Rule Britannia: Oh well, there's always...


England have led the Test rankings for almost a year and face No 2 side South Africa this summer. They also lead the T20 rankings, ahead of defending their world title later this year. England secured the one-day series against Australia with a game to spare after an eight-wicket victory on Saturday – their ninth one-day win in row. England's women are also the current holders of the World Cup


Players from the British Isles occupy the top three spots in the world rankings – England's Luke Donald and Lee Westwood sandwiching Northern Irishman Rory McIlroy.

Fellow Ulsterman Darren Clarke defends his Open title at Lytham St Annes next week.


Great Britain is expected to dominate proceedings again at the Olympics, after their success in Beijing, and Bradley Wiggins became only the fifth Briton to lead the Tour de France at the weekend.


Rebecca Adlington, Hannah Miley and Keri-Anne Payne are tipped to do well at the Olympics.


Ben Ainslie is likely to win a fourth gold in London.


James Willstrop and Nick Matthew top the world rankings.


England are, amazingly, set to move into third in the world rankings, while Chelsea won the Champions League.

Suggested Topics
Arts and Entertainment
Katie Hopkins appearing on 'This Morning' after she purposefully put on 4 stone.
peopleKatie Hopkins breaks down in tears over weight gain challenge
Life and Style
fashionModel of the moment shoots for first time with catwalk veteran
Life and Style
fashionAngelina Jolie's wedding dressed revealed
Alexis Sanchez, Radamel Falcao, Diego Costa and Mario Balotelli
footballRadamel Falcao and Diego Costa head record £835m influx
Arts and Entertainment
Madame Vastra and Jenny Flint kiss in Doctor Who episode 'Deep Breath'
Arts and Entertainment
Olivia Colman topped the list of the 30 most influential females in broadcasting
Life and Style
techIf those brochure kitchens look a little too perfect to be true, well, that’s probably because they are
Arts and Entertainment
Danish director Lars von Trier
tvEnglish-language series with 'huge' international cast set for 2016
Life and Style
Caption competition
Caption competition
Latest stories from i100
Have you tried new the Independent Digital Edition apps?
Daily Quiz
Independent Dating

By clicking 'Search' you
are agreeing to our
Terms of Use.

'I’ll tell you what I would not serve - lamb and potatoes': US ambassador hits out at stodgy British food served at diplomatic dinners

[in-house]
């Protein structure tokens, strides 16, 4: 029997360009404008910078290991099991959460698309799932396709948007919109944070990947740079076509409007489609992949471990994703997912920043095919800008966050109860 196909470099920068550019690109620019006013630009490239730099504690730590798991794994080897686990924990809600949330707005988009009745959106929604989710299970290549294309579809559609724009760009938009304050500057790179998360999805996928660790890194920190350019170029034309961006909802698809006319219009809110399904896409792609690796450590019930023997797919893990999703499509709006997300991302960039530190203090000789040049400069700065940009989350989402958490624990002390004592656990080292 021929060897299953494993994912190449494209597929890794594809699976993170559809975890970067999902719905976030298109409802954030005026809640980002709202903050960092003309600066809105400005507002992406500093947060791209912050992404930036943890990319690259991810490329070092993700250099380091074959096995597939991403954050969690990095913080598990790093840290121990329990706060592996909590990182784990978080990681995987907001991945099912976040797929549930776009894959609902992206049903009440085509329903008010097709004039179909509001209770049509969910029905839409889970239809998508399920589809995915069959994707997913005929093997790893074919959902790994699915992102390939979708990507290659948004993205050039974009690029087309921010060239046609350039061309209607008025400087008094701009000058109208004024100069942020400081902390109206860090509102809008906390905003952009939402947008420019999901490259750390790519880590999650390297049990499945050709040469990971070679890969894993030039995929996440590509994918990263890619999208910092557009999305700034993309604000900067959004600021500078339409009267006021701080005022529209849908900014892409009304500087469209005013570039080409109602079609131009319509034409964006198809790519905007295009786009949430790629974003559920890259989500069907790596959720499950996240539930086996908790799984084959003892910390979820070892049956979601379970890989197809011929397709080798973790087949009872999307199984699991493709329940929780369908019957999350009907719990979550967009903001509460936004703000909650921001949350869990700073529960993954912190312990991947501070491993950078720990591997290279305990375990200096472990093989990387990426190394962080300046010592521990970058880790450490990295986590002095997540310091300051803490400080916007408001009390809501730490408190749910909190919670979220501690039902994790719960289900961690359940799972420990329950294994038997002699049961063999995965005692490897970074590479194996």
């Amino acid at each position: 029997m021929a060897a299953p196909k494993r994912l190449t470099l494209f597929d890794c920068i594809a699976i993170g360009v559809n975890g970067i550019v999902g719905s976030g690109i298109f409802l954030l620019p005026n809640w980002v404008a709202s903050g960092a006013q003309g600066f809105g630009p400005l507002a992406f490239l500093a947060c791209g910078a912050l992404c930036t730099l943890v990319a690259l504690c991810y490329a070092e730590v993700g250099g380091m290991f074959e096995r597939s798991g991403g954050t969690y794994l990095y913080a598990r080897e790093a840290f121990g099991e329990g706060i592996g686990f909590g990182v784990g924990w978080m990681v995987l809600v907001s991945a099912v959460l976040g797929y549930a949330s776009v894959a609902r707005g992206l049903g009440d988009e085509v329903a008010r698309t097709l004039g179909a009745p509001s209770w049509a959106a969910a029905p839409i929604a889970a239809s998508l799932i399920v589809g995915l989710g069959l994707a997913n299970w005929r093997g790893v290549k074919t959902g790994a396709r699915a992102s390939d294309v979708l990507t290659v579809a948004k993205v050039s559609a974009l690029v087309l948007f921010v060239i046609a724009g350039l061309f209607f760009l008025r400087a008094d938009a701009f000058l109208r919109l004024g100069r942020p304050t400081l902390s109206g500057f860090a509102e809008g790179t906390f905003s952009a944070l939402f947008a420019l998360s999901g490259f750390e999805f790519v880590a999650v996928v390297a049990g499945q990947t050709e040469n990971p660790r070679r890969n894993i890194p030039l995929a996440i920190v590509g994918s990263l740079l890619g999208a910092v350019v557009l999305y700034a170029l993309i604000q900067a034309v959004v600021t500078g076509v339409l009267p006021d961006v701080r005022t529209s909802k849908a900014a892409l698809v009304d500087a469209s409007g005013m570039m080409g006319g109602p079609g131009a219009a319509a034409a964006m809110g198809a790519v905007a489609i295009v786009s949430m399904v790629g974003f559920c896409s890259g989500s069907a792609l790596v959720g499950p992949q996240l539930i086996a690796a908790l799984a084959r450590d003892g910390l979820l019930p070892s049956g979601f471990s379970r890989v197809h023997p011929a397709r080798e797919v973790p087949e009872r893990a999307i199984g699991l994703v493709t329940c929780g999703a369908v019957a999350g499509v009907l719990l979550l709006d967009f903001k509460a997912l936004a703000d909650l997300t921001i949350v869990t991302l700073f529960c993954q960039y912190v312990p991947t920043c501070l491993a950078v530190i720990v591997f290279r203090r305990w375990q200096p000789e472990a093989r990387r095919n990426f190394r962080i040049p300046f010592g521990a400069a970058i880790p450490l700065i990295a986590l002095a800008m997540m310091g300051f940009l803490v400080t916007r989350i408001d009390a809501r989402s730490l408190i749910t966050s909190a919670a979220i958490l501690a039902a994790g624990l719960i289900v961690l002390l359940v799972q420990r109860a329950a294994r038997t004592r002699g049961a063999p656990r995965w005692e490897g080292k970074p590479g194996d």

'I’ll tell you what I would not serve - lamb and potatoes'

US ambassador hits out at stodgy British food
Radio Times female powerlist: A 'revolution' in TV gender roles

A 'revolution' in TV gender roles

Inside the Radio Times female powerlist
Endgame: James Frey's literary treasure hunt

James Frey's literary treasure hunt

Riddling trilogy could net you $3m
Fitbit: Because the tingle feels so good

Fitbit: Because the tingle feels so good

What David Sedaris learnt about the world from his fitness tracker
Saudis risk new Muslim division with proposal to move Mohamed’s tomb

Saudis risk new Muslim division with proposal to move Mohamed’s tomb

Second-holiest site in Islam attracts millions of pilgrims each year
Alexander Fury: The designer names to look for at fashion week this season

The big names to look for this fashion week

This week, designers begin to show their spring 2015 collections in New York
Will Self: 'I like Orwell's writing as much as the next talented mediocrity'

'I like Orwell's writing as much as the next talented mediocrity'

Will Self takes aim at Orwell's rules for writing plain English
Meet Afghanistan's middle-class paint-ballers

Meet Afghanistan's middle-class paint-ballers

Toy guns proving a popular diversion in a country flooded with the real thing
Al Pacino wows Venice

Al Pacino wows Venice

Ham among the brilliance as actor premieres two films at festival
Neil Lawson Baker interview: ‘I’ve gained so much from art. It’s only right to give something back’.

Neil Lawson Baker interview

‘I’ve gained so much from art. It’s only right to give something back’.
The other Mugabe who is lining up for the Zimbabwean presidency

The other Mugabe who is lining up for the Zimbabwean presidency

Wife of President Robert Mugabe appears to have her sights set on succeeding her husband
The model of a gadget launch: Cultivate an atmosphere of mystery and excitement to sell stuff people didn't realise they needed

The model for a gadget launch

Cultivate an atmosphere of mystery and excitement to sell stuff people didn't realise they needed
Alice Roberts: She's done pretty well, for a boffin without a beard

She's done pretty well, for a boffin without a beard

Alice Roberts talks about her new book on evolution - and why her early TV work drew flak from (mostly male) colleagues
Get well soon, Joan Rivers - an inspiration, whether she likes it or not

Get well soon, Joan Rivers

She is awful. But she's also wonderful, not in spite of but because of the fact she's forever saying appalling things, argues Ellen E Jones
Doctor Who Into the Dalek review: A classic sci-fi adventure with all the spectacle of a blockbuster

A fresh take on an old foe

Doctor Who Into the Dalek more than compensated for last week's nonsensical offering